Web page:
The various meanings of the words ‘hard’ and ‘master’ mean that each time this refrain is repeated throughout the poem, it takes on a slightly different meaning, becoming both more apt and more ironic: apt because we come to realise how many things we must ‘lose’ in the course of a life, but ironic because we realise that, contrary to what the poem appeared to be saying, it is a disaster to lose many of these things. ‘One Art’ comes to have the air of someone whose shoulders are shaking with sobs even as they wipe tears from their eyes and reassure us that they’re not crying.
‘One Art’ is an example of a villanelle. As its name suggests, the villanelle is a French verse form, yet this French form took its name from an Italian one: the word derives from villanella, a form of Italian part-song which originated in Naples in the sixteenth century. The villanelle comprises nineteen lines made up of five tercets (three-line stanzas) and a concluding quatrain. As the Oxford English Dictionary summarises it, ‘The first and third lines of the first stanza are repeated alternately in the succeeding stanzas as a refrain, and form a final couplet in the quatrain.’
In addition to the restrictive pressure of these recurring refrains, the rhyme scheme of the villanelle is also tight: aba aba aba aba aba abaa. Bishop innovates slightly with these restrictions, employing pararhyme or half-rhyme (‘fluster’, ‘gesture’) in a couple of the lines, while her frequent use of enjambment or run-on lines prevents the individual lines of ‘One Art’ from becoming too self-contained. After all, the poem is about how all of these various forms of loss can be unified into ‘one art’. (Contrast Bishop’s villanelle with one by William Empson, ‘Missing Dates’, which utilises mostly end-stopped lines.)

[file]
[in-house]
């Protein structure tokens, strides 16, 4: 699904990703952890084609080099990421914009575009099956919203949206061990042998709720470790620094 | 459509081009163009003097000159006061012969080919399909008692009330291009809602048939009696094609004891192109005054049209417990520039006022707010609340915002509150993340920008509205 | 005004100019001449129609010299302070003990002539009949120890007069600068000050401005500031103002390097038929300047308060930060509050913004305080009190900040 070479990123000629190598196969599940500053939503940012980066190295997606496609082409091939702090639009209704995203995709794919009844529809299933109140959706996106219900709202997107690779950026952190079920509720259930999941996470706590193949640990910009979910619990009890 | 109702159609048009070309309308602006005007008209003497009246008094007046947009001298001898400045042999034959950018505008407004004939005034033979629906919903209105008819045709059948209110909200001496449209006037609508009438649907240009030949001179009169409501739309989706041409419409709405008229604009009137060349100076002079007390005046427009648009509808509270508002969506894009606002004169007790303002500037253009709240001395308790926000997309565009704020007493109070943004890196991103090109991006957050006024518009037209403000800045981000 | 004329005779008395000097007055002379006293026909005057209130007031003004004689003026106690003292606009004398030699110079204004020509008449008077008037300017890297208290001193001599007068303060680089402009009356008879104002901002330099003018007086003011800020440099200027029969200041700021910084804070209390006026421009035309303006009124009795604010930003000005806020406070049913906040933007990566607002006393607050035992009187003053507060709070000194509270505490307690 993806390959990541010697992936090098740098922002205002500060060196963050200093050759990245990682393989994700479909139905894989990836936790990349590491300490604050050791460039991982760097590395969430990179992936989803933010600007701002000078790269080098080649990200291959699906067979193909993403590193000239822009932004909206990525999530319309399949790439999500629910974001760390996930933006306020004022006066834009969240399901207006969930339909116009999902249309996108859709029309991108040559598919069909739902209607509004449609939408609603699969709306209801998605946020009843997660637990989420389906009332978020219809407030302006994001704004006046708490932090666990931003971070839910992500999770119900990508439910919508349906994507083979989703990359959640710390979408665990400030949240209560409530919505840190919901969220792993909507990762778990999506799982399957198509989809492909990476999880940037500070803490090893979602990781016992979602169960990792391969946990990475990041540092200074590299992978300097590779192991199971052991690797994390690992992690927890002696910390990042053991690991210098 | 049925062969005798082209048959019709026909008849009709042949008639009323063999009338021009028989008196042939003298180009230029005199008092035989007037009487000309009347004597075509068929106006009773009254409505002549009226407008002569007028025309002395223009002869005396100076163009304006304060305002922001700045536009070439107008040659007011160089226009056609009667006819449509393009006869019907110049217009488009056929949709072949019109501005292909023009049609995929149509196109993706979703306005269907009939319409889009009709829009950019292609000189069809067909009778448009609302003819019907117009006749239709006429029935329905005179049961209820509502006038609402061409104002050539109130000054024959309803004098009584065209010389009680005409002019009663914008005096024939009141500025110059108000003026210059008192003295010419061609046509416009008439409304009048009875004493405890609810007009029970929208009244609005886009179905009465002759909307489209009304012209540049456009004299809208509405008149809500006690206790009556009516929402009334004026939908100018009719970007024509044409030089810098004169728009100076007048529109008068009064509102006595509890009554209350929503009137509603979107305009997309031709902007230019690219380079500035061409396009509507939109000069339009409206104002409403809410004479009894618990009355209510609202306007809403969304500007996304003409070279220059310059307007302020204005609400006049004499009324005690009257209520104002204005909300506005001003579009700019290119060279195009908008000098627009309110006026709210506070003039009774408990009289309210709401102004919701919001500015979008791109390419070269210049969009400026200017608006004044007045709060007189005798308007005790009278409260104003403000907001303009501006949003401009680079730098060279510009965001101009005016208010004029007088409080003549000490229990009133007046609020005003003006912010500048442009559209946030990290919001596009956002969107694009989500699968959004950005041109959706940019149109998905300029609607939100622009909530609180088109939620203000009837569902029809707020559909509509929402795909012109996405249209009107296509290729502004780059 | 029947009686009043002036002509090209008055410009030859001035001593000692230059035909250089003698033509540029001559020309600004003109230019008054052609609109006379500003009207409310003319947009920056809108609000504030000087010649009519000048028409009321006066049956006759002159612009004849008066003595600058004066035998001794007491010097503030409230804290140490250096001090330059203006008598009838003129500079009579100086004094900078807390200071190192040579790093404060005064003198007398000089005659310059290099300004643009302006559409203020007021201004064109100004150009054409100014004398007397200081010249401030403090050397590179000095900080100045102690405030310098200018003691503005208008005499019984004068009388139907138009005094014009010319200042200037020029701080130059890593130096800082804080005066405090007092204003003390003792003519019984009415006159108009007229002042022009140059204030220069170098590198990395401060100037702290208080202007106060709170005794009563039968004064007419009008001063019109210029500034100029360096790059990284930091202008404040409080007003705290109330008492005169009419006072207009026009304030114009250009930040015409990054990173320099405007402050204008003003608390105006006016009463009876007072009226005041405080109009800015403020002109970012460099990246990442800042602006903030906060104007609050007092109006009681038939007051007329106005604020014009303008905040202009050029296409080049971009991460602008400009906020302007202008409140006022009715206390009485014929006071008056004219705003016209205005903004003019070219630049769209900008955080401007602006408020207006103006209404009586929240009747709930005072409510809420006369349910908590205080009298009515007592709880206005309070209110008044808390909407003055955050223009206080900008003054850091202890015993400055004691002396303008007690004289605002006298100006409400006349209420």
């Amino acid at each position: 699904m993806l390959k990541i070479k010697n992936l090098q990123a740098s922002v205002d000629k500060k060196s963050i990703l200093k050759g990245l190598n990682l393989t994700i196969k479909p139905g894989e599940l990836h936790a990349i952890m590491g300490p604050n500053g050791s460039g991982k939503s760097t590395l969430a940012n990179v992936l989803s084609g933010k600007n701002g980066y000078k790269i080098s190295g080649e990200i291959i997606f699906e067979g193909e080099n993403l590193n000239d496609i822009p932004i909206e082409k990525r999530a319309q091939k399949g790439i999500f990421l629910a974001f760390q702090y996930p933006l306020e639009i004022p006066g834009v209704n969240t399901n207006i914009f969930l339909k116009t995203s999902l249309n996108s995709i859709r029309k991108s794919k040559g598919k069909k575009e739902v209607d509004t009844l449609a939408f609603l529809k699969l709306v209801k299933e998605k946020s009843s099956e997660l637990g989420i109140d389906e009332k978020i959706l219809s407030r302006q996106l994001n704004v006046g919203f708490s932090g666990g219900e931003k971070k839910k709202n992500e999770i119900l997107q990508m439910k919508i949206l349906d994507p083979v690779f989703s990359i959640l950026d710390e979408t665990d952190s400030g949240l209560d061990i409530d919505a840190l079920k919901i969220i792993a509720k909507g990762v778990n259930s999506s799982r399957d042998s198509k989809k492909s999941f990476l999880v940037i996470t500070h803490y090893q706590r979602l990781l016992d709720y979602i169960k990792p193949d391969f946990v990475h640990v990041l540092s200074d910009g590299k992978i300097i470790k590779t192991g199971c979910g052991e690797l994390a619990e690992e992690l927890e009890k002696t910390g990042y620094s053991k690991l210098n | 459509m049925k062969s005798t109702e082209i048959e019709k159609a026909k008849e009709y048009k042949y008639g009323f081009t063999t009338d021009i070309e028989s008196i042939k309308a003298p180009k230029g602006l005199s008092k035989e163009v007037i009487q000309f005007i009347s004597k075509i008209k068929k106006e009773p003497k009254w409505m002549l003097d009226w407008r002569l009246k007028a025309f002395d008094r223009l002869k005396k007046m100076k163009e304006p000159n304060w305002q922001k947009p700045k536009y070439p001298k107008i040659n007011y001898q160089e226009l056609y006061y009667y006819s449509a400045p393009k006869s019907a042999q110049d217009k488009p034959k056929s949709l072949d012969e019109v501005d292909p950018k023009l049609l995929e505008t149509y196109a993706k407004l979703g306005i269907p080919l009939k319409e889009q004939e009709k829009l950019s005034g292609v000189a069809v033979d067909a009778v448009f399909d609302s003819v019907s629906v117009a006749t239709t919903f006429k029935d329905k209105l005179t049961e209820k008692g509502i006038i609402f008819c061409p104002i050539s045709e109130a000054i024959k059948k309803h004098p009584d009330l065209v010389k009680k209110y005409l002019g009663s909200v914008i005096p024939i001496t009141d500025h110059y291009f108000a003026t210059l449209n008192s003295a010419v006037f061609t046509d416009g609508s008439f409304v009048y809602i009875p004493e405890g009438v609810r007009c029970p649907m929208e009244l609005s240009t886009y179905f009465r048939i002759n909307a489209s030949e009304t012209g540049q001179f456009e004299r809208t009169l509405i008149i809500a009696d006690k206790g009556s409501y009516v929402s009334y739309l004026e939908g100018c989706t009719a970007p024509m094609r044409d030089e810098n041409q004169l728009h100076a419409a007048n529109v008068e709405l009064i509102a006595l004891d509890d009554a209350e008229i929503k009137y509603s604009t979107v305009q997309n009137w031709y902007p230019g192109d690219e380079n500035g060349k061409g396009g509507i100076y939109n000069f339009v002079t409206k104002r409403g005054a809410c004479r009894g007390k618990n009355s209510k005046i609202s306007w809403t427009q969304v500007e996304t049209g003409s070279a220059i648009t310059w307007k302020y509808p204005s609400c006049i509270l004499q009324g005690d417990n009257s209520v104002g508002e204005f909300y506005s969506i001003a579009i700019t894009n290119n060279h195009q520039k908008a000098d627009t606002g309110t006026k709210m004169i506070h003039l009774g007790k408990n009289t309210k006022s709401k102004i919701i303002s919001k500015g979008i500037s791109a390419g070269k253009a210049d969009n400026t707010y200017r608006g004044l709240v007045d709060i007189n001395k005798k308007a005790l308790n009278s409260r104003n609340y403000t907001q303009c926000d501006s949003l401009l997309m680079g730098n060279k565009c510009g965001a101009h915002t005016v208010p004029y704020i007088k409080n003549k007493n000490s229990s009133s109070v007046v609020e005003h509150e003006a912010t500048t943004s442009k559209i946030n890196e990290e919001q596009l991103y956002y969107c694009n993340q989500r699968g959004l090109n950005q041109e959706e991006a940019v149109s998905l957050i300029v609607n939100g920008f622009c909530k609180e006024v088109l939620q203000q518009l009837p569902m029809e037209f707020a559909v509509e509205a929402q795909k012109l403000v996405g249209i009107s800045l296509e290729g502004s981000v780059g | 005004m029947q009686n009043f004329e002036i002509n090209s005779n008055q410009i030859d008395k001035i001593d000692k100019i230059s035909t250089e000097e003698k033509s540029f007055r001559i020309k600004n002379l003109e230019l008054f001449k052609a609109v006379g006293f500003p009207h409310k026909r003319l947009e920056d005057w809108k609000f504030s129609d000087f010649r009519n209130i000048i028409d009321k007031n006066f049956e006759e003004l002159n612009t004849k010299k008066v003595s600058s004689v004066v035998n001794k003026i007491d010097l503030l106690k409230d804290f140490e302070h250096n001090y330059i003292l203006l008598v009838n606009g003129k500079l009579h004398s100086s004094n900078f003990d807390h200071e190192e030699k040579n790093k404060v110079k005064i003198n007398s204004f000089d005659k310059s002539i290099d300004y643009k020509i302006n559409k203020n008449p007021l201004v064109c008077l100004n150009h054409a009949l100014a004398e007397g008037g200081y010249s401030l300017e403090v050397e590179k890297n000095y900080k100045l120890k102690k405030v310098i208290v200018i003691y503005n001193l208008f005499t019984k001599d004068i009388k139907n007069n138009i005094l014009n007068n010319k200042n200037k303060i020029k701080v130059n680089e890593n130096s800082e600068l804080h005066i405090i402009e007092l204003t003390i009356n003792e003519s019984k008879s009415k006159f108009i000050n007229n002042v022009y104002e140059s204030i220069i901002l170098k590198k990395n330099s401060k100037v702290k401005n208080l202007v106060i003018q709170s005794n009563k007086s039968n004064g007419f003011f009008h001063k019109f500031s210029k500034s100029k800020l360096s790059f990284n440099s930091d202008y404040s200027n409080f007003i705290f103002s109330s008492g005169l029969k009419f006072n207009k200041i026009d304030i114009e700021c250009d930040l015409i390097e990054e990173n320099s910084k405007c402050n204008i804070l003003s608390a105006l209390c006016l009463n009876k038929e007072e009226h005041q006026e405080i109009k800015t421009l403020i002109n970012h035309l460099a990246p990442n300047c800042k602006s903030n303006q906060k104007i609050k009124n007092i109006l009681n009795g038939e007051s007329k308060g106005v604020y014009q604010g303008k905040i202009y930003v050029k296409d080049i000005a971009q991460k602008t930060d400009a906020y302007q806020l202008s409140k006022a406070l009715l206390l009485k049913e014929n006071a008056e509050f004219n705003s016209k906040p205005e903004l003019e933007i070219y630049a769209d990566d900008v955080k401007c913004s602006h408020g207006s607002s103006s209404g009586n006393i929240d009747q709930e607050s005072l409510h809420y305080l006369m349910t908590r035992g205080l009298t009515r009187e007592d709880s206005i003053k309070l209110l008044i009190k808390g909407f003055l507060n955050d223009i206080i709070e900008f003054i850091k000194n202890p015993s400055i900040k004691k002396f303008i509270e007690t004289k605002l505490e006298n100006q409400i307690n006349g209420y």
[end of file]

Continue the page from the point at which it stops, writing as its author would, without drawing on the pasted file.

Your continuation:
In addition to these modifications to the villanelle form, Bishop doesn’t repeat the second of her two refrains in full throughout the poem: only the final word, ‘disaster’, and the general sentiment expressed in the line remain constant throughout. But the repetition or near-repetition of the two refrains serves a very particular purpose in ‘One Art’.
In some villanelles – Sylvia Plath’s early poems using this form spring to mind, as do Empson’s poems – the repetition carries the force of mental paralysis and deadlock: the poet finds themselves returning to the same narrow obsessions again and again. But in ‘One Art’, it is more of an unravelling of a fragile belief than it is the hardening of an inevitability.
That is to say, Bishop begins in a casual yet sure and certain enough manner: it isn’t hard to master the art of loss, after all, so what’s all the fuss about? The poem seems to shrug. But as the villanelle develops and those refrains recur, we start to suspect that the poet is kidding herself: as she’s trying to convince herself of this axiomatic truth, all of the evidence is leading her away from it. The subtle shift from the initial ‘losing isn’t hard’ into that closing ‘losing’s not too hard’ (ah, so it is hard, after all) reveals the fissure that has opened up in the speaker’s thinking.
That final ‘Write it!’, desperately italicised and enclosed within parentheses for emphasis and isolation, seems to admit, finally, that all writing comes from loss, and from trying to work through that loss. Writing is consolation, and for consolation to happen, something must, after all that, have been lost.